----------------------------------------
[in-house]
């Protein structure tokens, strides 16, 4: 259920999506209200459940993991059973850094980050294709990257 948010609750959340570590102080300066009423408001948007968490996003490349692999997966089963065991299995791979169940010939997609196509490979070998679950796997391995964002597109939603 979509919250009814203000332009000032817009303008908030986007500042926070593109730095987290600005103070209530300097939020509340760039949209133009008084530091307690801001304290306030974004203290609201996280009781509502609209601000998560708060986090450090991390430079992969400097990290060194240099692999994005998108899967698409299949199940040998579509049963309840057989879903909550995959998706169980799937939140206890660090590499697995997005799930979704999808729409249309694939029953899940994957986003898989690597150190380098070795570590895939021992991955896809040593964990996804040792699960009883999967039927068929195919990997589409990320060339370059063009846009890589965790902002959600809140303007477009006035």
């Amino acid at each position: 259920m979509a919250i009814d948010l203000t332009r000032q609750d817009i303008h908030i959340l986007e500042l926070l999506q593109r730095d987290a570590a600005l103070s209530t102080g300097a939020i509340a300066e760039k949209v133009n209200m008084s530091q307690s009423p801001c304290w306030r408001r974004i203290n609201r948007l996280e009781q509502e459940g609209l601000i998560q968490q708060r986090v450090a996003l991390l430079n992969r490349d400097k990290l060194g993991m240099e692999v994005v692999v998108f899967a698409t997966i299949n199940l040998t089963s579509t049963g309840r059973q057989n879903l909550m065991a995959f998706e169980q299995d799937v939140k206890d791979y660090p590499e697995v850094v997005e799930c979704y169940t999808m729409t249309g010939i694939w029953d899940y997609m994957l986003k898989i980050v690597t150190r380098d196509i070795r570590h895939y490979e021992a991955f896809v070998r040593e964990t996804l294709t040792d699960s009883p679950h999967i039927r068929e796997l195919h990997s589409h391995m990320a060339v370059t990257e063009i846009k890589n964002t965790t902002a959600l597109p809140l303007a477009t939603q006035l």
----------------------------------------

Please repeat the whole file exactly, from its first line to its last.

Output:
[in-house]
């Protein structure tokens, strides 16, 4: 259920999506209200459940993991059973850094980050294709990257 948010609750959340570590102080300066009423408001948007968490996003490349692999997966089963065991299995791979169940010939997609196509490979070998679950796997391995964002597109939603 979509919250009814203000332009000032817009303008908030986007500042926070593109730095987290600005103070209530300097939020509340760039949209133009008084530091307690801001304290306030974004203290609201996280009781509502609209601000998560708060986090450090991390430079992969400097990290060194240099692999994005998108899967698409299949199940040998579509049963309840057989879903909550995959998706169980799937939140206890660090590499697995997005799930979704999808729409249309694939029953899940994957986003898989690597150190380098070795570590895939021992991955896809040593964990996804040792699960009883999967039927068929195919990997589409990320060339370059063009846009890589965790902002959600809140303007477009006035």
């Amino acid at each position: 259920m979509a919250i009814d948010l203000t332009r000032q609750d817009i303008h908030i959340l986007e500042l926070l999506q593109r730095d987290a570590a600005l103070s209530t102080g300097a939020i509340a300066e760039k949209v133009n209200m008084s530091q307690s009423p801001c304290w306030r408001r974004i203290n609201r948007l996280e009781q509502e459940g609209l601000i998560q968490q708060r986090v450090a996003l991390l430079n992969r490349d400097k990290l060194g993991m240099e692999v994005v692999v998108f899967a698409t997966i299949n199940l040998t089963s579509t049963g309840r059973q057989n879903l909550m065991a995959f998706e169980q299995d799937v939140k206890d791979y660090p590499e697995v850094v997005e799930c979704y169940t999808m729409t249309g010939i694939w029953d899940y997609m994957l986003k898989i980050v690597t150190r380098d196509i070795r570590h895939y490979e021992a991955f896809v070998r040593e964990t996804l294709t040792d699960s009883p679950h999967i039927r068929e796997l195919h990997s589409h391995m990320a060339v370059t990257e063009i846009k890589n964002t965790t902002a959600l597109p809140l303007a477009t939603q006035l």